UART – Universal Asynchronous Receiver/Transmitter is one of the earliest mode of communication applied to computers. Asynchronous means that data is transferred without support from an external clock signal and universal because it’s parameters: speed, frame size and number of parity and stop bits are not fixed and can be configured to meet the needs of a given communication requirement.
The asynchronous serial protocol has four built-in-rules, mechanisms, which must be the same on both sides: Baud rate, Data bits, Parity bits and Stop bits.
UART parameters are set as: 9600 8N1 which means:
- BaudRate = 9600
- Data bits = 8
- No parity bit
- Stop bits = 1
Disabling console on ttyAMA0
Type dmesg | grep tty into terminal to check if Raspberry is using serial port for console login. If output is like picture below you will need to disable login shell over serial port.
Type in terminal:
Config screen should appear as on picture below. Select Advanced Options.
Next, select Serial and disable it.
Raspberry Pi will be rebooted. Again type dmesg | grep tty into terminal and watch output which should be just like picture below.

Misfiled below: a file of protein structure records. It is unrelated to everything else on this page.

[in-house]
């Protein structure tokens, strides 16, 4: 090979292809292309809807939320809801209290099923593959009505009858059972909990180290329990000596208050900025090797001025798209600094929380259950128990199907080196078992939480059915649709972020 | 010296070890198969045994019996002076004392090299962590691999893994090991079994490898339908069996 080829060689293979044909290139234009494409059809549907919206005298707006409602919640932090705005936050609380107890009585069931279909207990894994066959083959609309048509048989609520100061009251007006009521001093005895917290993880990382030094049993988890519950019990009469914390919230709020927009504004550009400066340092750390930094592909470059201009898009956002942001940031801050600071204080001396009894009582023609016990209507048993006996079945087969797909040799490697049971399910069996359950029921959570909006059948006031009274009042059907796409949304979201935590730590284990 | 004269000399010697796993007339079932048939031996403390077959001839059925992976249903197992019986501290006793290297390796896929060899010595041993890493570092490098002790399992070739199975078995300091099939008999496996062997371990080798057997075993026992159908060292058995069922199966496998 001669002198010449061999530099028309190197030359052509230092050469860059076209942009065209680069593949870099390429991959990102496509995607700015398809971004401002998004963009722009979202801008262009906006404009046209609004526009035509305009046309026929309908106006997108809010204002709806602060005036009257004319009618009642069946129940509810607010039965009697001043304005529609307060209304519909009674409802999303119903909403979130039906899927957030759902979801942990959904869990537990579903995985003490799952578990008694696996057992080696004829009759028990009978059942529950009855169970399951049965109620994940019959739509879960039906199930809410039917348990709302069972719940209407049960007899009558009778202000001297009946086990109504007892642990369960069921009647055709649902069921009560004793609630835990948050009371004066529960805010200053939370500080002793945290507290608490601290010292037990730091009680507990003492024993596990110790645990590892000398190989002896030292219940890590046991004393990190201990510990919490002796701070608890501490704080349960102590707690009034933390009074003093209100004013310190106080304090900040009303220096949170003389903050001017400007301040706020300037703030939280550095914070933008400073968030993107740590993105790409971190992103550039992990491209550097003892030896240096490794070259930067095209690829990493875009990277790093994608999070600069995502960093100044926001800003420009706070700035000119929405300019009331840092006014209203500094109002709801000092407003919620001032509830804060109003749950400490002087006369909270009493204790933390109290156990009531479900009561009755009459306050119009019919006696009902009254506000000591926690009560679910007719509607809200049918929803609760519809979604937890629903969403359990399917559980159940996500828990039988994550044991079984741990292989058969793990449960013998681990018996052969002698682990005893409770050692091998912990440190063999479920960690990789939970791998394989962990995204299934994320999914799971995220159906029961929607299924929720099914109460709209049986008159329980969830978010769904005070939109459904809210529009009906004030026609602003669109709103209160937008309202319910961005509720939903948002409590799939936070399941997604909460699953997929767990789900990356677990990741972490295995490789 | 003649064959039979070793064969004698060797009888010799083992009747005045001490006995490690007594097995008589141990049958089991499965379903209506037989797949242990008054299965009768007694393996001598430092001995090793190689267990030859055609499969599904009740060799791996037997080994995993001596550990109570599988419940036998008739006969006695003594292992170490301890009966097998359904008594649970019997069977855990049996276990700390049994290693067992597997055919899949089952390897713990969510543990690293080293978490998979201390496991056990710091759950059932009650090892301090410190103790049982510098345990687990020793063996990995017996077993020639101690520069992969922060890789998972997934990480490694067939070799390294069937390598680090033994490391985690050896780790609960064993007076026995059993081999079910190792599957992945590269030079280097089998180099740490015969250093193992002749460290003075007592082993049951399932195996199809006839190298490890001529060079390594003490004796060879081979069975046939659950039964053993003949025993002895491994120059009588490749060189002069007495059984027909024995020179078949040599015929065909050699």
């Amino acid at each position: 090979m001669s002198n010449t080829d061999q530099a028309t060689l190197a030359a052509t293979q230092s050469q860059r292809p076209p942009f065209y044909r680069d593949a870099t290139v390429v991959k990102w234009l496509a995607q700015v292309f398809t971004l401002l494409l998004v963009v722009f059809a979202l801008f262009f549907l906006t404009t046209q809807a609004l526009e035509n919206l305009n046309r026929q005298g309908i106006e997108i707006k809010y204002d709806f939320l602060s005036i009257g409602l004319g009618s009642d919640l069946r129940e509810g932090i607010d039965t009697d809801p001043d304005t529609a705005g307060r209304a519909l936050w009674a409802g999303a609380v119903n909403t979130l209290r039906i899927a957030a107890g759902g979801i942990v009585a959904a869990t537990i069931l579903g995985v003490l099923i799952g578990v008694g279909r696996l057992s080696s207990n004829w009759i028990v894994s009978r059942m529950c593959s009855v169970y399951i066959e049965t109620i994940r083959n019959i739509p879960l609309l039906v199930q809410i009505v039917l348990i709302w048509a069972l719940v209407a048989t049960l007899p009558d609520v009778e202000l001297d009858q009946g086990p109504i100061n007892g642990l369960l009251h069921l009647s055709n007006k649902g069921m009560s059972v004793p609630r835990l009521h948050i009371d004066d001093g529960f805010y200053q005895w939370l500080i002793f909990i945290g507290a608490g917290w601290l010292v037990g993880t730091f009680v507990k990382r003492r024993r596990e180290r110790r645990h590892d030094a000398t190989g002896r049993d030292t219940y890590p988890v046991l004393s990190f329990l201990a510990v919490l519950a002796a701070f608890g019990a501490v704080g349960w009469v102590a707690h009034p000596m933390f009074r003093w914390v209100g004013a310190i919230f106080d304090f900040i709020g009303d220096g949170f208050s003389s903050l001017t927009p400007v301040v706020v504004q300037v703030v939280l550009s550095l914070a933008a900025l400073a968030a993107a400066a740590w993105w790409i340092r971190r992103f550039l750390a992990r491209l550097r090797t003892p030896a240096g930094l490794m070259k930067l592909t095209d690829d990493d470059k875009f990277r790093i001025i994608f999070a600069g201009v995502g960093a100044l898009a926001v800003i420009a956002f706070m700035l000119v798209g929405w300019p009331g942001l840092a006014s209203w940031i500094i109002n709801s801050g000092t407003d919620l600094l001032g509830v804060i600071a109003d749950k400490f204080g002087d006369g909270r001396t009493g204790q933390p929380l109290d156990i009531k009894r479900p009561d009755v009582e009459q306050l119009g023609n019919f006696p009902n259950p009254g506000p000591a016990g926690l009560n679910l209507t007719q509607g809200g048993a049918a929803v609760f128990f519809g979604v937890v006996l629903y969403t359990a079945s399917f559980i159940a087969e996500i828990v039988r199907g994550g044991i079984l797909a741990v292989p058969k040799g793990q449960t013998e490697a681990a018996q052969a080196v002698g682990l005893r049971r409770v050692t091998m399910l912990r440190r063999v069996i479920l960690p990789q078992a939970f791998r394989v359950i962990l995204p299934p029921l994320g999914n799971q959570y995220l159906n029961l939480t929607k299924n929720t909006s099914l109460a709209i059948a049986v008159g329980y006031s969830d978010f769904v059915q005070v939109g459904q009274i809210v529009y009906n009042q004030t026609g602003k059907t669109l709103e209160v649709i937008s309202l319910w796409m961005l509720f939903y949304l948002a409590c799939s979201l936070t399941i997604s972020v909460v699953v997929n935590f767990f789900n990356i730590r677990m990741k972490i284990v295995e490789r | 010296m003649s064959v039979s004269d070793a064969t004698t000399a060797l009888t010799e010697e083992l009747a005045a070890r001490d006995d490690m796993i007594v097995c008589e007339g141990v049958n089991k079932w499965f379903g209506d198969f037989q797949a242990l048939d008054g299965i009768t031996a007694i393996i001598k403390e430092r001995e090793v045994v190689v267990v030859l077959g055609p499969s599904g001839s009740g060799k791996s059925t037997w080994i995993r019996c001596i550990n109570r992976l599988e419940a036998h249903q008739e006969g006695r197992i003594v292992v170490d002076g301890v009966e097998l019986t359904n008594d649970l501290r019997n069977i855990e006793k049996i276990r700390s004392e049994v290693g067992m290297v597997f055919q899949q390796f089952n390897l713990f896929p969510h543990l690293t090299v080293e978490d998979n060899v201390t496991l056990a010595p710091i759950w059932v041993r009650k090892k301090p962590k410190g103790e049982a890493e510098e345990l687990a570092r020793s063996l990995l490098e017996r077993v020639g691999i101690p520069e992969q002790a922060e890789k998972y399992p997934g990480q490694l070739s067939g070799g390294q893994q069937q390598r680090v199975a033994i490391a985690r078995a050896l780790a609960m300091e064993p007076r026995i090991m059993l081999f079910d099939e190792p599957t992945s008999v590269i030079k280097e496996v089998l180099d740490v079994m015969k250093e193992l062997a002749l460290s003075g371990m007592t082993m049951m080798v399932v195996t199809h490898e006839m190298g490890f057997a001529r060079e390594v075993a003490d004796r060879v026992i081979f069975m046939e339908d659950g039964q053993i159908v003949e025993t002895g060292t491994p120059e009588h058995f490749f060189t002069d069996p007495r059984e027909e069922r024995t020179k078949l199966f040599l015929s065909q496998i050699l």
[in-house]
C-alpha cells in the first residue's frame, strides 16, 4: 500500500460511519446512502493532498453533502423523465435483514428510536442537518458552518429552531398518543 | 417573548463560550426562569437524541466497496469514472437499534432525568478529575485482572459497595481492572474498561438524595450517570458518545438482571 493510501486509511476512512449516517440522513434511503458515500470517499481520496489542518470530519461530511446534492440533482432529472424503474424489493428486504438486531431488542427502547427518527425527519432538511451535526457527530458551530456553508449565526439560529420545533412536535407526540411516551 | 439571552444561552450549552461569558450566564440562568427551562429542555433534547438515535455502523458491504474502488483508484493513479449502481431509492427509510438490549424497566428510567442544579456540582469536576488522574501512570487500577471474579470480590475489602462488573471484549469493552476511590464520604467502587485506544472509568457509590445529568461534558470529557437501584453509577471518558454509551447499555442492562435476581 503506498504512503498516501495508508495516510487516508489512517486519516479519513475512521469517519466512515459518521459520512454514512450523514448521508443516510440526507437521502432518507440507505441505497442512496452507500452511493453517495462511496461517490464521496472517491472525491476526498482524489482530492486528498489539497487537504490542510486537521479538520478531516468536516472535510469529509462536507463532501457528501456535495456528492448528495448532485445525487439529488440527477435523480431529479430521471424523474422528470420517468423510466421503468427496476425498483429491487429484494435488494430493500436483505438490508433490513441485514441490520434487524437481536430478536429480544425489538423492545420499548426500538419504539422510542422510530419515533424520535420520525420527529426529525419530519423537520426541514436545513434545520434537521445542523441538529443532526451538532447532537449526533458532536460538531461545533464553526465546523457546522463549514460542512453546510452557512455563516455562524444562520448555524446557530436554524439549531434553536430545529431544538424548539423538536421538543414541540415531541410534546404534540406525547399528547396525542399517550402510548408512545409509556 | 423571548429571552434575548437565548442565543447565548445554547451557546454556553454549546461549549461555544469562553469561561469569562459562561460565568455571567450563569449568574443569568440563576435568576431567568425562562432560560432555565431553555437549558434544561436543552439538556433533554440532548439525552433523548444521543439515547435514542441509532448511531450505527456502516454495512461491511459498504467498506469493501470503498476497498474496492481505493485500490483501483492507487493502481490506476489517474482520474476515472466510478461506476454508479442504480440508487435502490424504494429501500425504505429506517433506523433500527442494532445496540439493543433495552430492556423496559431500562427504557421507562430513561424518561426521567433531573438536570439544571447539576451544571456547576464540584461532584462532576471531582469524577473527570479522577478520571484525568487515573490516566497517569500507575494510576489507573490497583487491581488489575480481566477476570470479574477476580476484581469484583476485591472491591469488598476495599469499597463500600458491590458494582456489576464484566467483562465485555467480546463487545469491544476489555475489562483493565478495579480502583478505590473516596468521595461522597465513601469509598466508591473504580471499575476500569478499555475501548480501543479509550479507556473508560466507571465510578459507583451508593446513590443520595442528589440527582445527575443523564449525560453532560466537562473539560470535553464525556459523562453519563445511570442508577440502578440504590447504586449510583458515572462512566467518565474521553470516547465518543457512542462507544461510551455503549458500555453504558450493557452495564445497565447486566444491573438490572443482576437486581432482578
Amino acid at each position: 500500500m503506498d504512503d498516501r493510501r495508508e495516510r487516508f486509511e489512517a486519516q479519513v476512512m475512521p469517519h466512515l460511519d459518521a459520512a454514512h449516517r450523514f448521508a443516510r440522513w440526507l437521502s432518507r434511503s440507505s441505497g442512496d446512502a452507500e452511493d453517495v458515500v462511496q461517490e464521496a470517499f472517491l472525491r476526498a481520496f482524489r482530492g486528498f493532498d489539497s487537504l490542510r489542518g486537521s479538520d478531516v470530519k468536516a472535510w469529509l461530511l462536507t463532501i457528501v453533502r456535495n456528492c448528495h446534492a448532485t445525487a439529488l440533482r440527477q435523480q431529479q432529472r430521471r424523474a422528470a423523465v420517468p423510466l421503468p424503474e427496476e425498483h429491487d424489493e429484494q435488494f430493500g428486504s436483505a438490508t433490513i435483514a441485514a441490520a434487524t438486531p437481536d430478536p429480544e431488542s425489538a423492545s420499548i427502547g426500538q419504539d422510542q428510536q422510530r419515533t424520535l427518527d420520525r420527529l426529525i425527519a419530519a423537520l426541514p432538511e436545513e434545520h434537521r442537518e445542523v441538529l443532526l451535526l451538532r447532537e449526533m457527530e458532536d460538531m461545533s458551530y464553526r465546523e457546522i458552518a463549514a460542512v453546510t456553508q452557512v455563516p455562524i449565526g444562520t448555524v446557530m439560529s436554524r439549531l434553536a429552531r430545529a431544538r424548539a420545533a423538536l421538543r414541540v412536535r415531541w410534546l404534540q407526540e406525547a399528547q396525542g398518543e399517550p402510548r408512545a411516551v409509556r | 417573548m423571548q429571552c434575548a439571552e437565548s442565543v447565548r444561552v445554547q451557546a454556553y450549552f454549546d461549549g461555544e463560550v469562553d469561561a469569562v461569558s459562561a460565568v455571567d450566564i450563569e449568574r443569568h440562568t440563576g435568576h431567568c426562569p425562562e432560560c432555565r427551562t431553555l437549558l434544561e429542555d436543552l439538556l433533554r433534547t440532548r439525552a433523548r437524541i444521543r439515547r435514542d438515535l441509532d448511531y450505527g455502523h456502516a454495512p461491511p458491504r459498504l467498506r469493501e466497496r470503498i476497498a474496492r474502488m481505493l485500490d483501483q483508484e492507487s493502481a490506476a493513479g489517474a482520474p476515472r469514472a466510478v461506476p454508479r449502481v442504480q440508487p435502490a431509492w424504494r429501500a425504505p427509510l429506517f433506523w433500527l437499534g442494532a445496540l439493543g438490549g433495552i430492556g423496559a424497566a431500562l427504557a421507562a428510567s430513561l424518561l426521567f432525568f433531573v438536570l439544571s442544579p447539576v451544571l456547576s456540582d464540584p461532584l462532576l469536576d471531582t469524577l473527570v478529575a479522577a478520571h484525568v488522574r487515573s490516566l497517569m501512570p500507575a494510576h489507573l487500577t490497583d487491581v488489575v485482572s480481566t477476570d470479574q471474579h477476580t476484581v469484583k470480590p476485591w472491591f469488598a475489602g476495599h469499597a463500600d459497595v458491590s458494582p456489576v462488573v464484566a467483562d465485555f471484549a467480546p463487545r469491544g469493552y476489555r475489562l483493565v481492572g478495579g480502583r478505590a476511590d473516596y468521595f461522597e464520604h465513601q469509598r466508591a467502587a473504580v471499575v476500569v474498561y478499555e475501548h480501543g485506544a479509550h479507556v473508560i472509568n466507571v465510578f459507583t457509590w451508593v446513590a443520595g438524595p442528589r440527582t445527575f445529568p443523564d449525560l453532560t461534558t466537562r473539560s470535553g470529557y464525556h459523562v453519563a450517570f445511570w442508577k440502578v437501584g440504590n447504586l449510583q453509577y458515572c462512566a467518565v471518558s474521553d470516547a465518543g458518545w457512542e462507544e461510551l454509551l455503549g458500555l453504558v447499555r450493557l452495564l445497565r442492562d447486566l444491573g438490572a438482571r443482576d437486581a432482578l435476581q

Check uart using pyserial
Install pySerial by typing in terminal.
sudo apt-get install python-serial
After installation is complete connect Tx (GPIO14) and Rx (GPIO15) together and write
python –m serial.tools.miniterm –p /dev/ttyAMA0 –e
Start typing and see if your letters double. If they do, then it means that UART is working as each letter we send we also receive. It’s also called Loop-Back test.
Below is example how you can also check UART with simple python script.
from serial import Serial
#Starting serial connection
serialPort = Serial("/dev/ttyAMA0", 9600, timeout=1)
#Check if port failed to open
if (serialPort.isOpen() == False):
#Flush before receiving or sending any data
#String as output
#Check if there is any byte waiting on serial port
if(serialPort.inWaiting() != 0):
#Read 1 byte at a time
input = serialPort.read(1)
#Closing serial port